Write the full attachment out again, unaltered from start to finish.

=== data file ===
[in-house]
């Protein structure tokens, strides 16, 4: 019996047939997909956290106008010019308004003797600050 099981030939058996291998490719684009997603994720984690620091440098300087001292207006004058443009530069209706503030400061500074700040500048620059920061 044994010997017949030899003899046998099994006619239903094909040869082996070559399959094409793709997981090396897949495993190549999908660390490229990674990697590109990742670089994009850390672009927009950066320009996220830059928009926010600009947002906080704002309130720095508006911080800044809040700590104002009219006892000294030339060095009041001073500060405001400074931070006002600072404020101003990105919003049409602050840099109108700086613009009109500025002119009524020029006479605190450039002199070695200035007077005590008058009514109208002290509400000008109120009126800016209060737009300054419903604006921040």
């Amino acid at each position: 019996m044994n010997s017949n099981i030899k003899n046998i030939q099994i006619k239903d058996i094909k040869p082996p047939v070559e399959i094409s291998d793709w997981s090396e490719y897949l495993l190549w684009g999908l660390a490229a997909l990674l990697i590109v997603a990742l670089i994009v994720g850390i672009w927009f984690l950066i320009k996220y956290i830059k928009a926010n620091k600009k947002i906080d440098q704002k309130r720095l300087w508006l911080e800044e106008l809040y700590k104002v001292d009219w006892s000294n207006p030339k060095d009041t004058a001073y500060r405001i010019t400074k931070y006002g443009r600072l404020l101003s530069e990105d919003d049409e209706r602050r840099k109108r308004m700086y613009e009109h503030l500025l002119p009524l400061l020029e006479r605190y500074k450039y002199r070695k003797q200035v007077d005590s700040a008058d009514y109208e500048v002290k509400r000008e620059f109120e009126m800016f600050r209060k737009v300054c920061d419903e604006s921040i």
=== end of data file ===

[in-house]
């Protein structure tokens, strides 16, 4: 019996047939997909956290106008010019308004003797600050 099981030939058996291998490719684009997603994720984690620091440098300087001292207006004058443009530069209706503030400061500074700040500048620059920061 044994010997017949030899003899046998099994006619239903094909040869082996070559399959094409793709997981090396897949495993190549999908660390490229990674990697590109990742670089994009850390672009927009950066320009996220830059928009926010600009947002906080704002309130720095508006911080800044809040700590104002009219006892000294030339060095009041001073500060405001400074931070006002600072404020101003990105919003049409602050840099109108700086613009009109500025002119009524020029006479605190450039002199070695200035007077005590008058009514109208002290509400000008109120009126800016209060737009300054419903604006921040």
């Amino acid at each position: 019996m044994n010997s017949n099981i030899k003899n046998i030939q099994i006619k239903d058996i094909k040869p082996p047939v070559e399959i094409s291998d793709w997981s090396e490719y897949l495993l190549w684009g999908l660390a490229a997909l990674l990697i590109v997603a990742l670089i994009v994720g850390i672009w927009f984690l950066i320009k996220y956290i830059k928009a926010n620091k600009k947002i906080d440098q704002k309130r720095l300087w508006l911080e800044e106008l809040y700590k104002v001292d009219w006892s000294n207006p030339k060095d009041t004058a001073y500060r405001i010019t400074k931070y006002g443009r600072l404020l101003s530069e990105d919003d049409e209706r602050r840099k109108r308004m700086y613009e009109h503030l500025l002119p009524l400061l020029e006479r605190y500074k450039y002199r070695k003797q200035v007077d005590s700040a008058d009514y109208e500048v002290k509400r000008e620059f109120e009126m800016f600050r209060k737009v300054c920061d419903e604006s921040i």